New York Times Death Spiral Watch (Adam Nagourney and Megan Thee Edition)

FNMA: A History Lesson

John M. Berry: Fannie, Freddie Have Worn Out Their Independence:

July 16 (Bloomberg) -- It's time to put an end to the charade that no one ever believed. Fannie Mae and Freddie Mac would be dead without the announced backing of the federal government for the securities they issue to guarantee home mortgages. That's a strong argument for dropping these public-private partnerships, in which management and shareholders have taken the public for a ride. Treasury Secretary Henry Paulson's plan to shore up the companies includes no direct protection for stockholders, and their share prices plunged more yesterday. Fannie Mae closed at $7.07, down 82 percent this year, while Freddie Mac fell to $5.26, off 85 percent for the year....

The two companies own or guarantee more than half the $12 trillion of home mortgages in the U.S., so there was never any reason to think the government wouldn't step in to keep them operating.... However, instead of just finding ways to keep them going, Paulson should have proposed a government takeover -- with a payment to shareholders based on, say, July 11 share prices of $10.25 for Fannie and $7.75 for Freddie.

Over the years, both Fannie and Freddie have made very large profits precisely because they were able to raise money by selling securities regarded by most investors as carrying a government guarantee. As we have seen this week, the investors were right.... [T]he implicit subsidy has been enormous.... [CBO] estimated that in 2003 the annual value of the subsidy to the housing government-sponsored enterprises -- these GSEs include Fannie, Freddie and the Federal Home Loan Banks -- at $23 billion. Only about half that got passed on to homeowners in the form of lower interest rates on mortgages, the CBO said.... Fannie and Freddie persuaded members of Congress to let them issue ever-more debt.... Federal Reserve Chairman Alan Greenspan expressed concern about Fannie and Freddie in congressional testimony in February 2004 because... they had not chosen to manage risk by holding more capital....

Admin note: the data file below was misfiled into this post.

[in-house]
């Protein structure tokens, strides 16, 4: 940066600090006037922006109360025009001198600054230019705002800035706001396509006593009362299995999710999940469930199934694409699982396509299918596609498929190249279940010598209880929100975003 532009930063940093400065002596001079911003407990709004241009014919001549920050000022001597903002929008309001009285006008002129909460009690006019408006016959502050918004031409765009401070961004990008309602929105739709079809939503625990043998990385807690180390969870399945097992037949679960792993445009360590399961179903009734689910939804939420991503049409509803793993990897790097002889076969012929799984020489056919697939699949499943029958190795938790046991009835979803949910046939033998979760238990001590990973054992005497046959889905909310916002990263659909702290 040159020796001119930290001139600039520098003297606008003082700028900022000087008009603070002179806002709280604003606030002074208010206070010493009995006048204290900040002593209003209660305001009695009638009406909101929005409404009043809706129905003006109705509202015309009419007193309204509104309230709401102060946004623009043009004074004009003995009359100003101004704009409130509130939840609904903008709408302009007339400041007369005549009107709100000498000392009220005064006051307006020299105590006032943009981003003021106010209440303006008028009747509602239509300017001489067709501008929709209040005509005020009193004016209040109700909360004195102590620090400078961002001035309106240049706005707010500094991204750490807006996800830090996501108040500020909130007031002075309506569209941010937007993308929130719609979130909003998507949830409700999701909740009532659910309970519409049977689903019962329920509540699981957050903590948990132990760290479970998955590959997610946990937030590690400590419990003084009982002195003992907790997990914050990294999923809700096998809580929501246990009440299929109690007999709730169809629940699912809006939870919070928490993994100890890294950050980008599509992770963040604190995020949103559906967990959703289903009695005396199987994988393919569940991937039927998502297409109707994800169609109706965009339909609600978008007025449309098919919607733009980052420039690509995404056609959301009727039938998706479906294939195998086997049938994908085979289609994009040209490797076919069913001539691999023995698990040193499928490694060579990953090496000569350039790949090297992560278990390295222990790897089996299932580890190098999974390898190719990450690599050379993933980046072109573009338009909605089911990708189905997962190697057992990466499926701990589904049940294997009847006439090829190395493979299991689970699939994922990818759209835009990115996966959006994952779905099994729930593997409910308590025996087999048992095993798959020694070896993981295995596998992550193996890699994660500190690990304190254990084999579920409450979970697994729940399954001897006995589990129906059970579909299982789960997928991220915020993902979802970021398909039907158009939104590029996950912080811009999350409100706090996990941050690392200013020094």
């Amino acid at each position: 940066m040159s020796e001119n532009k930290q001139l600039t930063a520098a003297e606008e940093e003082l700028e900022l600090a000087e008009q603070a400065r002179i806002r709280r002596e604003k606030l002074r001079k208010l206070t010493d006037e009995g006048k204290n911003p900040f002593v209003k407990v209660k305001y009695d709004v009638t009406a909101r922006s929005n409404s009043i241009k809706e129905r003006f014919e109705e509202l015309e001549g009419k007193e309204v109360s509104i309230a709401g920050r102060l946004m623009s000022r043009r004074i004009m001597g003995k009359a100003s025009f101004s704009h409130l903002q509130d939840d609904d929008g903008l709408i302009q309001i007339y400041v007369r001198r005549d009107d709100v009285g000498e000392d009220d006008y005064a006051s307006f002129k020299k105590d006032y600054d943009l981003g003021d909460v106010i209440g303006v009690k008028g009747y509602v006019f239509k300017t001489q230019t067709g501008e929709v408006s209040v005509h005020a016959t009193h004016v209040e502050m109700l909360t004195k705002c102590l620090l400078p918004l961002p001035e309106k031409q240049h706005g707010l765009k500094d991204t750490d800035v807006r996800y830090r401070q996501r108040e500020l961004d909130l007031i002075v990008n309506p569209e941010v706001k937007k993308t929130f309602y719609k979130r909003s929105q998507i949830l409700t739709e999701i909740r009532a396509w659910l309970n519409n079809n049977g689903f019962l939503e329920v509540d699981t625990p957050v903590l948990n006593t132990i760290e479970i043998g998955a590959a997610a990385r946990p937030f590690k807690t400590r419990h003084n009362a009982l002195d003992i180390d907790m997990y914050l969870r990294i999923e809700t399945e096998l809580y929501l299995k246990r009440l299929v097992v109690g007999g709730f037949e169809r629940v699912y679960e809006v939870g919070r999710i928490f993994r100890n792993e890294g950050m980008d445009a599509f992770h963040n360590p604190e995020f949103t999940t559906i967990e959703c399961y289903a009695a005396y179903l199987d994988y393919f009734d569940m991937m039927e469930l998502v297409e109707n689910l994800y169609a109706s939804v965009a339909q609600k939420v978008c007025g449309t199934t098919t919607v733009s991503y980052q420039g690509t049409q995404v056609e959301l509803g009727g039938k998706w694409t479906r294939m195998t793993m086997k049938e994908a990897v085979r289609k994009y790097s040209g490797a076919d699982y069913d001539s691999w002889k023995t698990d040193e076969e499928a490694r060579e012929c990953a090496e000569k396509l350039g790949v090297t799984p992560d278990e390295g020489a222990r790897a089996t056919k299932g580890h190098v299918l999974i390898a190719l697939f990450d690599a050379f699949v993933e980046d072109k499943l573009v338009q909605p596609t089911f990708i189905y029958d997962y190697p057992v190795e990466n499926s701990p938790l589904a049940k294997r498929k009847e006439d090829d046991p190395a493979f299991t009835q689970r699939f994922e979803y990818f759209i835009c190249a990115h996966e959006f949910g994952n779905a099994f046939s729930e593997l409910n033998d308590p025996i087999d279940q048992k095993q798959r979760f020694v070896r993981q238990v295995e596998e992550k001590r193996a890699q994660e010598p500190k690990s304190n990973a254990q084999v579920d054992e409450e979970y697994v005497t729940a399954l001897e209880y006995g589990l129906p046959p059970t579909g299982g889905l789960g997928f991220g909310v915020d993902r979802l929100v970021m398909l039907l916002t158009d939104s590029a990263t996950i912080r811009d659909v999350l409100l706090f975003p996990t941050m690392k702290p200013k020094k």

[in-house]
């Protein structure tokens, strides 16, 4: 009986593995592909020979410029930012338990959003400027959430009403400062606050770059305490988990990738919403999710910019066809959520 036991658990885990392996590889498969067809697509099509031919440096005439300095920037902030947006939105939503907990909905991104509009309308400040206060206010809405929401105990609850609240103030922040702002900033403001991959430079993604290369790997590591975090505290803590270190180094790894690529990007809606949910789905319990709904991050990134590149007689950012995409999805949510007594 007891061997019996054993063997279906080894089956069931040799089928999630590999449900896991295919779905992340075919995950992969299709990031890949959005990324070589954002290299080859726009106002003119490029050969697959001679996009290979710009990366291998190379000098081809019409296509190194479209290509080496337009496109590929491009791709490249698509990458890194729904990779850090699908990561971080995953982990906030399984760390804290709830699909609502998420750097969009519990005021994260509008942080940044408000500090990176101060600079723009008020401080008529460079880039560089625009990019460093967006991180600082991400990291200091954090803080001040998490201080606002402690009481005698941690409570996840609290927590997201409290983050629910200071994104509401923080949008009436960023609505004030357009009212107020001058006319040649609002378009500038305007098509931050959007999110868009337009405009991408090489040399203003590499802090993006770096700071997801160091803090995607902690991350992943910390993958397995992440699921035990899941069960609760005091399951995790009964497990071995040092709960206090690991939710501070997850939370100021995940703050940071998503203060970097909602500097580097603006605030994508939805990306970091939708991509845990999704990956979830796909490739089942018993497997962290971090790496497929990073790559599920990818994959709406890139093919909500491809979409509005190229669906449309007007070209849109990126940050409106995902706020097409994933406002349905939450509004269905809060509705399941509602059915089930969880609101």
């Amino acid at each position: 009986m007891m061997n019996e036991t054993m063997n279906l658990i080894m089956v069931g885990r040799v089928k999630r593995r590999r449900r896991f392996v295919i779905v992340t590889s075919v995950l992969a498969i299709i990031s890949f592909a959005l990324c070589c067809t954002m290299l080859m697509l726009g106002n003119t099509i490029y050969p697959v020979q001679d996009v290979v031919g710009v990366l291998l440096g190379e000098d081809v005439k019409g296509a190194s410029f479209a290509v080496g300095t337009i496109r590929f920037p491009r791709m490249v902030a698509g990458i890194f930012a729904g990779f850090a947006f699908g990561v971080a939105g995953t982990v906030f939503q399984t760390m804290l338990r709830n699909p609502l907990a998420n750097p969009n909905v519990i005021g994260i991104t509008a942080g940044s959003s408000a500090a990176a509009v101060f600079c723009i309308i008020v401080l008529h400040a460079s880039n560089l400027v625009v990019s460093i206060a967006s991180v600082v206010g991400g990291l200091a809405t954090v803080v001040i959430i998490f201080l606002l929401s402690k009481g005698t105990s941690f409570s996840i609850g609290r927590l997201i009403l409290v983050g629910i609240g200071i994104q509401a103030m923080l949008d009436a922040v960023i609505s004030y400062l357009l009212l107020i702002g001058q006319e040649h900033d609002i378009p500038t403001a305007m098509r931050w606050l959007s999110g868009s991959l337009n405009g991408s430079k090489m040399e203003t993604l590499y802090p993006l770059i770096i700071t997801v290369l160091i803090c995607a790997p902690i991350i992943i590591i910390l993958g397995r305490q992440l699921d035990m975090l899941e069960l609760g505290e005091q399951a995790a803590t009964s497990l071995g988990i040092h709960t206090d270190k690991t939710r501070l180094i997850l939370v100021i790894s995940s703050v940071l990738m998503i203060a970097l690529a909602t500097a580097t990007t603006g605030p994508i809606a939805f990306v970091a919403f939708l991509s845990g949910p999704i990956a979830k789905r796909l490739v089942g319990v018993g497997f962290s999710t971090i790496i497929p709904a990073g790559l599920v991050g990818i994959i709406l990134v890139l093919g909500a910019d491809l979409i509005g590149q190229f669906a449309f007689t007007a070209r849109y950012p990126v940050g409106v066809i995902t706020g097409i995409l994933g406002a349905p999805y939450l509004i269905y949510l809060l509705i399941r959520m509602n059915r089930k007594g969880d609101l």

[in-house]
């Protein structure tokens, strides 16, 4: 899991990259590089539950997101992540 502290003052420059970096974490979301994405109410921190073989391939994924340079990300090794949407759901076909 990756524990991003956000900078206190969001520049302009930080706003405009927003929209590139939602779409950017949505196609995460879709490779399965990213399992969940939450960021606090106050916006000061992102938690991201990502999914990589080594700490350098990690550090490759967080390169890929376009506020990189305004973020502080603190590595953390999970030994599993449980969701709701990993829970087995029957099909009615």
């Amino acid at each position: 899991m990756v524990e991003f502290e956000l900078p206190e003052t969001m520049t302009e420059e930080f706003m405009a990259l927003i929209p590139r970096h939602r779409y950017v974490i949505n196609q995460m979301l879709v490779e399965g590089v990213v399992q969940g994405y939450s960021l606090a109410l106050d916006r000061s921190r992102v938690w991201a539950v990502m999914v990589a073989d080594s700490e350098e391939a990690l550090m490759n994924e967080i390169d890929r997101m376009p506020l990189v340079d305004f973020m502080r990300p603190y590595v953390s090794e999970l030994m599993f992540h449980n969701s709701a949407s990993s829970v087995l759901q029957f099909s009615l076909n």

[T]hat is the source of today's crisis for Fannie and Freddie: Investors believe the companies have large unrecognized losses.... As much as anything, the crisis represents a political failure. Congress wasn't willing to see the two companies reined in. So it's time to end the public-private partnership with its built-in conflict of interest.... Let's make them fully public entities whose role is to support the securitization of home mortgages...

The privatization--such as it was--of the FNMA was accomplished in 1968, I believe for three reasons:

  1. Getting FNMA debt off the federal government's books allowed Johnson to postpone moving a bill raising the limit on the allowable national debt through congress.
  2. Providing mortgage insurance seemed to the then-Budget Bureau to be much closer to an "insurance" function that was properly private than a "central banking" systemic risk-control function taht was proprly public.
  3. Nobody in 1968 imagined how good FNMA would turn out to be on Capitol Hill in using congressional power to draw the teeth from regulation, and how effective FNMA would be in persuading Wall Street that it had much more of a government guarantee than your standard large financial institution.

Truth be told, I am having a hard time understanding why FNMA and FHLMC equity has dropped so much. The power to borrow money at essentially the Treasury rate and use it to make mortgages is awesomely valuable. FNMA and FHLMC shareholders own that power--unless the Fed and the Treasury force it into a Bear Stearns- or LTCM-like fire sale. That is, I think, what the market fears.